heuchera or coral bells

heuchera or coral bells

During my social media sabbatical I never did get far on the weekly visual journal that I’d longed to start. Though I began filling in background for one page, I never finished it. I’ve carried my frustration into the spring, but now my longing to make visual art is sated, as I’m creating and painting my garden with plants. Gardens are constantly changing. Next year I will likely need to thin things out and continue to move my happy plants around a bit more.

I hope that the seeds, bulbs, and  roots you plant in your garden will flourish and fill your days with grace.

“To improve is to change; to be perfect is to change often.”
Winston Churchill

I’m Ba-ack!

The first Hellebores of 2015, taken on March 9th.

The first Hellebores of 2015, taken on March 9th.

During the writing retreat I took with four friends back in February, Shirley and Kathy talked about taking a Lenten sabbatical from all things “Social Media.” Envious, I told myself, “They both are already published writers with terrific, heart-grabbing books. They can afford to do that. They have great followings and six to eight weeks of being in absentia, wouldn’t hurt their sales, ratings, or any other business issue.”

Feeling a tad burned out by all of the things I do on a daily basis, including revising my memoir, keeping up with my blog, email, Facebook, Twitter, and my daily household duties such as cooking and keeping the house tidy, I wished I could go on sabbatical, too.

A week later.

A week later.

Facebook and Twitter, two places I’ve been told are absolutely necessary to participate in to build a platform were taking up too much of my time. I  threatened to quit both on a daily basis. They annoyed me. Whenever I’d start checking Twitter and Facebook trying to find something of interest to post about, Iwould get hooked, read everything but what I needed to read, and then feel as though I’d wasted an entire day. And while I’ve always loved working on this blog, I was tired and running out of ideas. I needed time to figure out where I was going with it. I yearned for time to just stare into space. I wanted more time to read for pleasure. I had a yen to get out my paints, brushes, and splatter glowing colors on a huge piece of canvas, as well as myself.

Same Hellebores on March 14th.

Same Hellebores 2 weeks later.

So, on the evening before I published that last blog post, I made the snap decision to join my friends on sabbatical. I asked myself, “Why not?” I was tired of waking in the night to use the bathroom, and not being able to go back to sleep because I’d start worrying how to get good reviews for the book I hadn’t even finished yet.  I’d try various breathing techniques to calm the knots in my stomach and then get up again to take a pill to remedy the headache that was worsening. For someone with an anxiety disorder, I was not taking care to keep myself from overwhelm and the inevitable panic attacks that can result.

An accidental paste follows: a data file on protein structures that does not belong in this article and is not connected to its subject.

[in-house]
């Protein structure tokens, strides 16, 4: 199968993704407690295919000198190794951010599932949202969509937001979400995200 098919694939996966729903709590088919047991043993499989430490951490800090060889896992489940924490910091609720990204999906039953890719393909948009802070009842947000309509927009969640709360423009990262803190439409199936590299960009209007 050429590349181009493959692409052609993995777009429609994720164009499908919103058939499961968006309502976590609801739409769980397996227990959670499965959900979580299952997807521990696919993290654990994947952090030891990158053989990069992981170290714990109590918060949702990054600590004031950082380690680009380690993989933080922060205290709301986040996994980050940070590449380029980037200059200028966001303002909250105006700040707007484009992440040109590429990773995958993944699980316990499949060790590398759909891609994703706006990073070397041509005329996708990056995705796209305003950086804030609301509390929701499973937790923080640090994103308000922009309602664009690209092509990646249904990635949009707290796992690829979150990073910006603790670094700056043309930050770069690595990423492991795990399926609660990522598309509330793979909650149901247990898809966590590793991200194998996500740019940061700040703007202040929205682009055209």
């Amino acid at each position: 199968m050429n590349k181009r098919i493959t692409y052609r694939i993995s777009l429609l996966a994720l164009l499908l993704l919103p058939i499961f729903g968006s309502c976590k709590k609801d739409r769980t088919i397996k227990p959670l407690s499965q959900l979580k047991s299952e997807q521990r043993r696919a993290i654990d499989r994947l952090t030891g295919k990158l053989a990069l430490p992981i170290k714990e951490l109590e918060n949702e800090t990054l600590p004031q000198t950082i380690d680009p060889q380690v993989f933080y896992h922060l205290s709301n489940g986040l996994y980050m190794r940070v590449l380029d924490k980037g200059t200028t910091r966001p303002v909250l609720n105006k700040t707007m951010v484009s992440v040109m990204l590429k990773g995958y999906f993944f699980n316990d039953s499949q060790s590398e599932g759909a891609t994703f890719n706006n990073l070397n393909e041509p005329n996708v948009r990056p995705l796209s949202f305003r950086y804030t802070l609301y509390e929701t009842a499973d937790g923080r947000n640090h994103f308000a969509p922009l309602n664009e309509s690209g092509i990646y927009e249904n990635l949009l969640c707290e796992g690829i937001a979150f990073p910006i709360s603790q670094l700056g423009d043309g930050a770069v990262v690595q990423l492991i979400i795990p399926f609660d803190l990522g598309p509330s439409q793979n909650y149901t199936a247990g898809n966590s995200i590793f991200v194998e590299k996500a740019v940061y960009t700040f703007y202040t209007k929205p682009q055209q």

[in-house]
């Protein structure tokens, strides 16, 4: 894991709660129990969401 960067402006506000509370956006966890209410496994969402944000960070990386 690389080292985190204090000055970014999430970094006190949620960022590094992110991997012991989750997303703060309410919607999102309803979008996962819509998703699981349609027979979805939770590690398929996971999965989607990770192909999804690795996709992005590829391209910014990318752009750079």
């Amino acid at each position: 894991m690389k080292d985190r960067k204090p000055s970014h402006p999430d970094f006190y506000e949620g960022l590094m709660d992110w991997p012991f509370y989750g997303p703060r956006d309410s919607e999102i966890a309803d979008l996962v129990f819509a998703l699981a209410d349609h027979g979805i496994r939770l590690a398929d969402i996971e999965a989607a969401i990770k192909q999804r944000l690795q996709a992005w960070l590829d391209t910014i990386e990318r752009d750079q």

I reasoned that if I took back the time I spent on social media, including my blog, I’d have more time to revise my memoir. I chose not to worry about my “platform,” or what the experienced big boys and girls were saying about what I had to do in order to be a successful author. I was getting more and more anxious about how I was going to get my book published and then spend the rest of my dotage being a saleswoman. I declared, “ Enough already!”

I had big plans for all the extra time I’d have. I’d allow myself to daydream, providing myself with new creative ideas, and time to just relax. I’d take at least an hour every day to read for fun. I’d get back into a daily stretching routine and help my body to get over it’s aches and pains. I’d take brisk walks and go for the 10,000 steps I knew I needed to take every day in order to stay fit. And in order to fill that yearning to start doing some visual art, I decided to keep a weekly visual journal in order to give myself some play time.

It all started out beautifully. I started ripping things out of magazines, got out the glue and markers, and started putting together my first journal page. I walked every day, and spent time stretching my stiff parts. I read, experimented with some new recipes in the kitchen, and took naps when I felt I needed to. I started feeling better immediately and was grateful that I’d chosen to quit the self abuse and just take some time off to get my head back together again.

Chinese Magnolia, April 1st.

Japanese Magnolia, April 1st.

So here I am, back on my blog and taking time to peek at and comment on Facebook and Twitter. I’m happy to be back, rested and wiser for the experience. Next week, I’ll fill you in on what I learned and how it all turned out.

In the meantime, I’m posting some photos of what spring has looked like here. I hope you enjoy them and come back next week for more.